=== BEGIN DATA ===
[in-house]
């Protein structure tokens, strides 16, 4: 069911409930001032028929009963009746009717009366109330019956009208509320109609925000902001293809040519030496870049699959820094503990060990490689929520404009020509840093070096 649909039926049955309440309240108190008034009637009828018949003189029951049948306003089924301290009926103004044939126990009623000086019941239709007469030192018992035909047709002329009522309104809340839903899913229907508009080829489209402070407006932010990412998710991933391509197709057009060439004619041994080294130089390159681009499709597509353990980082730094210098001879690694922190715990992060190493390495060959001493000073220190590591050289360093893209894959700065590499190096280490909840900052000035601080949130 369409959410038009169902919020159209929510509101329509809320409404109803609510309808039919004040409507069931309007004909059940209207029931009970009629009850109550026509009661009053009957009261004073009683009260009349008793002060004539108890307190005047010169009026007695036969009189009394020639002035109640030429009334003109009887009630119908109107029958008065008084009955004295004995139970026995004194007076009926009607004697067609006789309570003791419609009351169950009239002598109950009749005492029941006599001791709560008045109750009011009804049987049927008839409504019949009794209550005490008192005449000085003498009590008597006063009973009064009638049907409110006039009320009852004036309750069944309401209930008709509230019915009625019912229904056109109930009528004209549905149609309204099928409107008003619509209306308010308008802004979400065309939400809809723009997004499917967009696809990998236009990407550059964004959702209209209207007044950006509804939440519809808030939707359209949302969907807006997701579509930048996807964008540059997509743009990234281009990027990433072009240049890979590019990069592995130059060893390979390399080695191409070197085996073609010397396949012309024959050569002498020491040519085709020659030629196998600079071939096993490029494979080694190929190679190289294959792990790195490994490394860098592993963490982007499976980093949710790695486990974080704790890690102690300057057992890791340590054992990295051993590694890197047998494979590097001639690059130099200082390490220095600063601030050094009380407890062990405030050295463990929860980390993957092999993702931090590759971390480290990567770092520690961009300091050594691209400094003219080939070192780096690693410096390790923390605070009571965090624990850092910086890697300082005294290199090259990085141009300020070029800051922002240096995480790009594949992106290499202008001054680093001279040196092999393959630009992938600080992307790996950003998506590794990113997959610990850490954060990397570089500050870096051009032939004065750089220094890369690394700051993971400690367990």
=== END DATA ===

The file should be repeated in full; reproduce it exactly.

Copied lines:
[in-house]
């Protein structure tokens, strides 16, 4: 069911409930001032028929009963009746009717009366109330019956009208509320109609925000902001293809040519030496870049699959820094503990060990490689929520404009020509840093070096 649909039926049955309440309240108190008034009637009828018949003189029951049948306003089924301290009926103004044939126990009623000086019941239709007469030192018992035909047709002329009522309104809340839903899913229907508009080829489209402070407006932010990412998710991933391509197709057009060439004619041994080294130089390159681009499709597509353990980082730094210098001879690694922190715990992060190493390495060959001493000073220190590591050289360093893209894959700065590499190096280490909840900052000035601080949130 369409959410038009169902919020159209929510509101329509809320409404109803609510309808039919004040409507069931309007004909059940209207029931009970009629009850109550026509009661009053009957009261004073009683009260009349008793002060004539108890307190005047010169009026007695036969009189009394020639002035109640030429009334003109009887009630119908109107029958008065008084009955004295004995139970026995004194007076009926009607004697067609006789309570003791419609009351169950009239002598109950009749005492029941006599001791709560008045109750009011009804049987049927008839409504019949009794209550005490008192005449000085003498009590008597006063009973009064009638049907409110006039009320009852004036309750069944309401209930008709509230019915009625019912229904056109109930009528004209549905149609309204099928409107008003619509209306308010308008802004979400065309939400809809723009997004499917967009696809990998236009990407550059964004959702209209209207007044950006509804939440519809808030939707359209949302969907807006997701579509930048996807964008540059997509743009990234281009990027990433072009240049890979590019990069592995130059060893390979390399080695191409070197085996073609010397396949012309024959050569002498020491040519085709020659030629196998600079071939096993490029494979080694190929190679190289294959792990790195490994490394860098592993963490982007499976980093949710790695486990974080704790890690102690300057057992890791340590054992990295051993590694890197047998494979590097001639690059130099200082390490220095600063601030050094009380407890062990405030050295463990929860980390993957092999993702931090590759971390480290990567770092520690961009300091050594691209400094003219080939070192780096690693410096390790923390605070009571965090624990850092910086890697300082005294290199090259990085141009300020070029800051922002240096995480790009594949992106290499202008001054680093001279040196092999393959630009992938600080992307790996950003998506590794990113997959610990850490954060990397570089500050870096051009032939004065750089220094890369690394700051993971400690367990």